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Front Psychol. 2021; 12: 605191.

Published online 2021 Feb 5. doi:10.3389/fpsyg.2021.605191

PMCID: PMC7892774

PMID: 33613387

Matthias Borgstede^{*} and Marcel Scholz

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## Abstract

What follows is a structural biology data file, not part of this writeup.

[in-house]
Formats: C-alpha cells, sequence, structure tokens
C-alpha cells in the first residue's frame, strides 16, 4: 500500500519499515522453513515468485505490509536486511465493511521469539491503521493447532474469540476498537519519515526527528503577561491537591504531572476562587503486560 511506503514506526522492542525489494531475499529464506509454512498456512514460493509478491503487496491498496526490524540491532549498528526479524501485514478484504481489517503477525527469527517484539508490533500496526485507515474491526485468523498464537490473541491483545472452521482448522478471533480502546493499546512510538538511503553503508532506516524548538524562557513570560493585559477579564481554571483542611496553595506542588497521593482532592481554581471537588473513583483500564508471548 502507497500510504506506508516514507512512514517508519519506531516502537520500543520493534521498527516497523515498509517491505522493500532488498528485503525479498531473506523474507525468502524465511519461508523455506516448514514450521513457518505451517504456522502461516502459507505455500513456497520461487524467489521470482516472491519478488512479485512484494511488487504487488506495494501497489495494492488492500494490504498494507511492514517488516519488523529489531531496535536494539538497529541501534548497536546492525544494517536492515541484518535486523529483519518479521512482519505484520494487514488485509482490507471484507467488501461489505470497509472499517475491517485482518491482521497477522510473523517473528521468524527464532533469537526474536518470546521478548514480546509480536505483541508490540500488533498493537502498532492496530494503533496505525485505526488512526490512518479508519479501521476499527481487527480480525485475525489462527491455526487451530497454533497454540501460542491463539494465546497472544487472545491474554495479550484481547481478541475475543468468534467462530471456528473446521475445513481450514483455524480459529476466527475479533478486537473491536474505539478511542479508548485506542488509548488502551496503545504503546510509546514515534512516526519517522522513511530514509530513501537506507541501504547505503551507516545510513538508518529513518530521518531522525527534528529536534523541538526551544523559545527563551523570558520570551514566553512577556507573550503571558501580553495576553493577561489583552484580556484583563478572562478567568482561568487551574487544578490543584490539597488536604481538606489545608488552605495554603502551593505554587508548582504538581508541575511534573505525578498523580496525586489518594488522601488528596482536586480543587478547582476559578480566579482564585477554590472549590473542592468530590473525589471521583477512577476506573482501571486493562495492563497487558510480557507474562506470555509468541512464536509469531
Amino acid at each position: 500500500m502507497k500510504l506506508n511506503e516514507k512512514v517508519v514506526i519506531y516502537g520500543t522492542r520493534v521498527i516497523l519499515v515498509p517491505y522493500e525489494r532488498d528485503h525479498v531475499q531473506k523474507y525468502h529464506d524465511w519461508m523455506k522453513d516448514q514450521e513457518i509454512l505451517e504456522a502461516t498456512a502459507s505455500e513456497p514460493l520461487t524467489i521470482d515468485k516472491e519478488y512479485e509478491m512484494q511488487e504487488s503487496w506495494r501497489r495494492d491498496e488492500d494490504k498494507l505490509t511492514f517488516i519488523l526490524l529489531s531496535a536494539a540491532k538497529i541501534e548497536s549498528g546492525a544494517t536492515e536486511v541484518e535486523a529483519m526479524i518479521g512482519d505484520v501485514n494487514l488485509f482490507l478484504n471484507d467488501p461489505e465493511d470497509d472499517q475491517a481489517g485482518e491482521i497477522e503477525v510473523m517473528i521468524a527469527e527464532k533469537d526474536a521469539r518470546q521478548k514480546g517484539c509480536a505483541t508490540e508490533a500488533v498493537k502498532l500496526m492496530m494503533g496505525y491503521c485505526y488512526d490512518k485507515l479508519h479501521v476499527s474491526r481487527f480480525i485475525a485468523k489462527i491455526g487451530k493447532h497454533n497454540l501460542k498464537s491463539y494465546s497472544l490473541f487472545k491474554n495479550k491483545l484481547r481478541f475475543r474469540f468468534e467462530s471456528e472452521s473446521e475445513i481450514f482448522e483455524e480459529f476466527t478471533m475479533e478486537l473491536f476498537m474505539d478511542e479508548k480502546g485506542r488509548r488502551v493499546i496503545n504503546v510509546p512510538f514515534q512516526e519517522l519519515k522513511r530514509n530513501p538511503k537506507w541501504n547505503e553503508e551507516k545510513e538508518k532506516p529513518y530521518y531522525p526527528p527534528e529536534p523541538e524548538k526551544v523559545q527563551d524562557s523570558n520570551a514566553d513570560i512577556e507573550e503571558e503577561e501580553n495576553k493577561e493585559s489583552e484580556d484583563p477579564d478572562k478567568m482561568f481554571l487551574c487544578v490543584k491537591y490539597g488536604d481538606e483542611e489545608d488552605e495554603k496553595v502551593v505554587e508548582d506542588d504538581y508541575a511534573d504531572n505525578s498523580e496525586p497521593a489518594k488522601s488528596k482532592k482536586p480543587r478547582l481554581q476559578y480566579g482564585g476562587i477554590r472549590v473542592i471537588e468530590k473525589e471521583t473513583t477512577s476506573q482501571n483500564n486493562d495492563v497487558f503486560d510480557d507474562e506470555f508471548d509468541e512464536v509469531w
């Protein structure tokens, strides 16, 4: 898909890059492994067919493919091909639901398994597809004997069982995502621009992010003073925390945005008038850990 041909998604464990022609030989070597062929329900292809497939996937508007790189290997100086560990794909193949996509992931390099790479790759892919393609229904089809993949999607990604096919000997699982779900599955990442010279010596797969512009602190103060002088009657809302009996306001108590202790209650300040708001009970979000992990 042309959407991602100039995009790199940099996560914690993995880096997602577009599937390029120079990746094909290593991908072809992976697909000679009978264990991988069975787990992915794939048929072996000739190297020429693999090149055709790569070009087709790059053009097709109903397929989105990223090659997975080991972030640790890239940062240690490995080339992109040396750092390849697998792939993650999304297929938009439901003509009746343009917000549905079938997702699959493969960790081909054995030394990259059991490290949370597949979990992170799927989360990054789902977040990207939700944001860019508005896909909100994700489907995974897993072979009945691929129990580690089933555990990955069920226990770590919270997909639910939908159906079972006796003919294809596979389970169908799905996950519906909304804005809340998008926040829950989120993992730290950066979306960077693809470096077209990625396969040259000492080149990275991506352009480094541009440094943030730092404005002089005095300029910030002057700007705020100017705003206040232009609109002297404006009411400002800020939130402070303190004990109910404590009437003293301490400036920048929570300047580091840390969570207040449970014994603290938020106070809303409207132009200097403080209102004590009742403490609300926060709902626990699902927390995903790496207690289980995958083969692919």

In this paper, we provide a re-interpretation of qualitative and quantitative modeling from a representationalist perspective. In this view, both approaches attempt to construct abstract representations of empirical relational structures. Whereas quantitative research uses variable-based models that abstract from individual cases, qualitative research favors case-based models that abstract from individual characteristics. Variable-based models are usually stated in the form of quantified sentences (scientific laws). This syntactic structure implies that sentences about individual cases are derived using deductive reasoning. In contrast, case-based models are usually stated using context-dependent existential sentences (qualitative statements). This syntactic structure implies that sentences about other cases are justifiable by inductive reasoning. We apply this representationalist perspective to the problems of generalization and replication. Using the analytical framework of modal logic, we argue that the modes of reasoning are often not only applied to the context that has been studied empirically, but also on a between-contexts level. Consequently, quantitative researchers mostly adhere to a top-down strategy of generalization, whereas qualitative researchers usually follow a bottom-up strategy of generalization. Depending on which strategy is employed, the role of replication attempts is very different. In deductive reasoning, replication attempts serve as empirical tests of the underlying theory. Therefore, failed replications imply a faulty theory. From an inductive perspective, however, replication attempts serve to explore the scope of the theory. Consequently, failed replications do not question the theory *per se*, but help to shape its boundary conditions. We conclude that quantitative research may benefit from a bottom-up generalization strategy as it is employed in most qualitative research programs. Inductive reasoning forces us to think about the boundary conditions of our theories and provides a framework for generalization beyond statistical testing. In this perspective, failed replications are just as informative as successful replications, because they help to explore the scope of our theories.